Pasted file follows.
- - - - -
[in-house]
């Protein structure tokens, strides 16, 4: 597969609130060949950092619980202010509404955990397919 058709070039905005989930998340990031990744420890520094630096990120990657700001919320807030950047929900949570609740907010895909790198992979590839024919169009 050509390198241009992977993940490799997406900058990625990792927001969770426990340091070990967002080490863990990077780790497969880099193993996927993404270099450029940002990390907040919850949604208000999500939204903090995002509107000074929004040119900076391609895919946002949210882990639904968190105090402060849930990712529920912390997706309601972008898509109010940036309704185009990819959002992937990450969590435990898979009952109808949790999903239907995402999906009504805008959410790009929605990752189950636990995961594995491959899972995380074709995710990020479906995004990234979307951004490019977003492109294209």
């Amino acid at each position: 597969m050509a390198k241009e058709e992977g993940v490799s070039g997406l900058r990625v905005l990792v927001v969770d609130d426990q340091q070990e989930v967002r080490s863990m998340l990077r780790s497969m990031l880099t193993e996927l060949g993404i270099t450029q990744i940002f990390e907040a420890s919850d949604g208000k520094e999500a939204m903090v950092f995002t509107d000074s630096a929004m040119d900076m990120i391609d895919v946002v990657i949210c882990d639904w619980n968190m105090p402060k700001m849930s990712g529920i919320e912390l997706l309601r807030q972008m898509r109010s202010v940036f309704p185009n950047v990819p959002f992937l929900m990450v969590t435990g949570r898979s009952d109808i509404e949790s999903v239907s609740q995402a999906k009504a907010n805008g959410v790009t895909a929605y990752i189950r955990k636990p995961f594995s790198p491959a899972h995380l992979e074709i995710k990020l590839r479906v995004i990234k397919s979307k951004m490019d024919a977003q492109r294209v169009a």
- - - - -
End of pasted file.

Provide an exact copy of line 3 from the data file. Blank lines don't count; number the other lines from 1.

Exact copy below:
């Amino acid at each position: 597969m050509a390198k241009e058709e992977g993940v490799s070039g997406l900058r990625v905005l990792v927001v969770d609130d426990q340091q070990e989930v967002r080490s863990m998340l990077r780790s497969m990031l880099t193993e996927l060949g993404i270099t450029q990744i940002f990390e907040a420890s919850d949604g208000k520094e999500a939204m903090v950092f995002t509107d000074s630096a929004m040119d900076m990120i391609d895919v946002v990657i949210c882990d639904w619980n968190m105090p402060k700001m849930s990712g529920i919320e912390l997706l309601r807030q972008m898509r109010s202010v940036f309704p185009n950047v990819p959002f992937l929900m990450v969590t435990g949570r898979s009952d109808i509404e949790s999903v239907s609740q995402a999906k009504a907010n805008g959410v790009t895909a929605y990752i189950r955990k636990p995961f594995s790198p491959a899972h995380l992979e074709i995710k990020l590839r479906v995004i990234k397919s979307k951004m490019d024919a977003q492109r294209v169009a």